Blog Post

Gerald Butts’ text conversation with JWR released
Gerald Butts' text conversation with JWR released
Canadian News

Gerald Butts’ text conversation with JWR released 

You have 5 free articles left today, enjoy reading.

Portions of text messages between former Attorney General Jody Wilson-Raybould and the PM’s ex-principal secretary Gerald Butts show tension over her impending January 14 shuffle out of the Justice portfolio, but sheds little new information on allegations she was removed due to disagreements over SNC-Lavalin.

Butts submitted the texts to the Justice Committee last week and this afternoon it released a redacted copy, along with notes Butts took during Prime Minister Justin Trudeau’s January 7, 2019 call with Wilson-Raybould about shuffling her from Justice to Veterans Affairs.

The texts encompass a number of exchanges between the former principal secretary and Wilson-Raybould – organizing their December 5, 2018 dinner at the Chateau Laurier and messages leading up to the January 14 cabinet shuffle – and indicate a disagreement over the public characterization of her looming removal as Justice minister.

Butts claims that the reason for the shuffle was because of then Treasury Board president Scott Brison’s resignation.

Warren Kinsella, pundit and former political operative for Prime Minister Jean Chrétien says notes Butts took during the January 7 call “confirms all of Jody Wilson-Raybould’s allegations.” Kinsella also claims the notes suggest that the PMO was taping Wilson-Raybould.

However either of Kinsella’s contentions are unclear when Butts’ texts and notes are considered in their totality, and in context with other unfolding events. While Butts’ notes indicate that Wilson-Raybould believes Trudeau is removing her as justice minister/attorney general (what Butts shorthands MOJAG), “for other reasons”, it remains ambiguous as to what those reasons are.

According to Butts’ rendering of the call, Trudeau purportedly says the shuffle is because of Brison’s departure, to which Wilson-Raybould replies, “I don’t agree.”

“That’s not how we change people’s lives,” she adds.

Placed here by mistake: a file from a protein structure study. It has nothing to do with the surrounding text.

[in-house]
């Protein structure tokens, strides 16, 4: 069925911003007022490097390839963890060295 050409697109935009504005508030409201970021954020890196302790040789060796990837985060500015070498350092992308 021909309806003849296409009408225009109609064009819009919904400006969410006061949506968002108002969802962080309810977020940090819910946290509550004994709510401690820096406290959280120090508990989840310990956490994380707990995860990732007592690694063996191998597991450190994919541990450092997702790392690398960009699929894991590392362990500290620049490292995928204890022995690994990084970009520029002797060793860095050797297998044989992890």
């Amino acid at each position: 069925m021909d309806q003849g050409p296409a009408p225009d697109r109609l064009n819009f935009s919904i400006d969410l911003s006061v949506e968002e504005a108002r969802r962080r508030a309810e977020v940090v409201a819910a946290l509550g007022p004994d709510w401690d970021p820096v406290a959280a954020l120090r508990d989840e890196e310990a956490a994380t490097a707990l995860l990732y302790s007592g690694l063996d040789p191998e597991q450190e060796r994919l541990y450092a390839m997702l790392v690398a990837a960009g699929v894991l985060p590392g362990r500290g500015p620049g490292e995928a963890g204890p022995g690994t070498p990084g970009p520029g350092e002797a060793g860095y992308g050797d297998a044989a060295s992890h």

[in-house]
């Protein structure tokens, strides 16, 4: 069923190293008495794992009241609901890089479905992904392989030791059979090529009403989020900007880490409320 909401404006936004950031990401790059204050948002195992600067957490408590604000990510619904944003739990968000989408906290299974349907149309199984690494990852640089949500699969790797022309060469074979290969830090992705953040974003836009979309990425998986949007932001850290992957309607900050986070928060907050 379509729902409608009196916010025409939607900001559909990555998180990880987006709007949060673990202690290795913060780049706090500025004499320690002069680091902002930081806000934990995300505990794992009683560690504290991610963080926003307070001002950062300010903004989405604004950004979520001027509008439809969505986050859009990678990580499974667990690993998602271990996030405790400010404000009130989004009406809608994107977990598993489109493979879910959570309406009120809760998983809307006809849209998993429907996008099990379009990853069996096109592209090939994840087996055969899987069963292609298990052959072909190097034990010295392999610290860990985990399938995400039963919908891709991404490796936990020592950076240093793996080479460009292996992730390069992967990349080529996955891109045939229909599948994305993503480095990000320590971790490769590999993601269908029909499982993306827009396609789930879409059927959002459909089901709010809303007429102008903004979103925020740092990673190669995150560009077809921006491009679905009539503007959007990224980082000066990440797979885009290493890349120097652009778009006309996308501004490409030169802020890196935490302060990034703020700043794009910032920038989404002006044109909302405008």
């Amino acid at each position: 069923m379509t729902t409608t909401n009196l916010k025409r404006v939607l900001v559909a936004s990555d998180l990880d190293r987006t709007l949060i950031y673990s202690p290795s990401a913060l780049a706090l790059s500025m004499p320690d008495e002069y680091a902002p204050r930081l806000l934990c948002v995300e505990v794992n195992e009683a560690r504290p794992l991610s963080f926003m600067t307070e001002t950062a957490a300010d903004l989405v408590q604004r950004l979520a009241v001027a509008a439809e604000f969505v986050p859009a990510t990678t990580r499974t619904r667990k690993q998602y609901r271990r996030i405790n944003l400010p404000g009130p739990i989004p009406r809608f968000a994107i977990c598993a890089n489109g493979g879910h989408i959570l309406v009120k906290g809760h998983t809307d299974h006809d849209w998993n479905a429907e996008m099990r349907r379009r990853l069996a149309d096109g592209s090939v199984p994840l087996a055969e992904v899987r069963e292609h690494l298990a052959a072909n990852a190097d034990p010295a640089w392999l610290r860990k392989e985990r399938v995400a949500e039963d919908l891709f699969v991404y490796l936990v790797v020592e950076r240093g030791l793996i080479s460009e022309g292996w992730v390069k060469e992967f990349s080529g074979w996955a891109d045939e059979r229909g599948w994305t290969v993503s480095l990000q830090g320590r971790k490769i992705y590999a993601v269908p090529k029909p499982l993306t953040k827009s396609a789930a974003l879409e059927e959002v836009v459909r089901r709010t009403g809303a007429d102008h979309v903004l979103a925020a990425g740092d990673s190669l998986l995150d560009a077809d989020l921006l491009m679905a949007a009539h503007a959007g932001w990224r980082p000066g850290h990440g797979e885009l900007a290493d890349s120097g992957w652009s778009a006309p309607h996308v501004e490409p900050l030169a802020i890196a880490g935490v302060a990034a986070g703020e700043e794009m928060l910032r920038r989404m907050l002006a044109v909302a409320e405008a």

On January 11, 2019, as then-attorney general – the country’s first indigenous person to occupy the role – Wilson-Raybould would announce sweeping reforms to civil litigation between the Crown and Indigenous groups, to little media fanfare that she even predicts in a previous text to Butts.

Already aware that she is out as attorney general – to be announced by the PMO the following Monday – Wilson-Raybould texts Butts on January 8, three days before her Indigenous Justice revamp is made official.

“Jessica (Prince, Wilson-Raybould’s chief-of-staff) told me what you said from last night,” she texts. “Timing of ‘pushing’ me out (which will be the perception – whether true or not) is terrible – it will be confounding and perplexing to people.”

“This is not about me – believe me when I say this,” Wilson-Raybould insists. “But this is about an approach to indigenous peoples.”

Her message to Butts comes a day after RCMP arrest 14 protesters in Northern B.C. over the Coastal GasLink pipeline project – among those taken away in handcuffs are members of the Gidimt’en clan of the Wet’suwet’en First Nation.

Though Wilson-Raybould does not specifically reference the protest or arrests, the timing of her texted concerns is curious: “This situation is only going to deepen and I am very worried about it. I am getting texts/emails from indig (sic) leaders and BC etc. Just felt I had to text.”

Butts replies: “Nobody is ‘pushing you out.’ In fact, the PM has taken the extraordinary (in my experience unique) step of offering an alternative Cabinet post to you because you said you were unable to take on Indigenous Services.”

During Butts’ testimony at Justice committee on March 6, he recounted Wilson-Raybould’s refusal to take the helm of the Indigenous Services minister.

“She said she had spent her life opposed to the Indian Act and couldn’t be in charge of the programs administered under its authority,” Butts told the committee.

Butts also testified that to his knowledge, nobody from the Prime Minister’s Office put political pressure on Wilson-Raybould, what she alleges was to help SNC-Lavalin avoid a criminal trial for bribery and corruption charges.

She has alleged that such a coordinated effort was afoot for four months and involved key figures in the PMO including Butts, Finance Minister Bill Morneau, Clerk of the Privy Council Michael Wernick.

Wilson-Raybould’s testimony at Justice committee also highlighted the December 5 dinner with Butts where she discussed “SNC and the barrage of people hounding me and my staff.”

“Towards the end of the meeting I raised how I needed everyone to stop talking to me about SNC as I had made up my mind and the engagements were inappropriate,” she told the committee on February 27, two weeks after she resigned from cabinet altogether over the affair.

“Gerry then took over the conversation and said how we need a solution on the SNC stuff – he said I needed to find a solution,” said Wilson-Raybould.

Given Wilson-Raybould testified this dinner meeting at the Chateau Laurier was primarily to discuss alleged political pressure she faced over SNC, Butts’ and Wilson-Raybould’s text exchange shortly after the dinner and before midnight on December 5 – albeit slightly redacted – make no mention of SNC-Lavalin.

Butts: “Nice to see you. [redacted]”

Wilson-Raybould: “Nice to see you as well. Thx for convo. Please say alo to PM. Heard him speaking my language in his speech. Gilakasla 🙂 [redacted] Good luck in Montreal – we stick to our guns/plan we will be good.”

Extended Readings(4)

Related posts

©Copyright 2019 The Post Millennial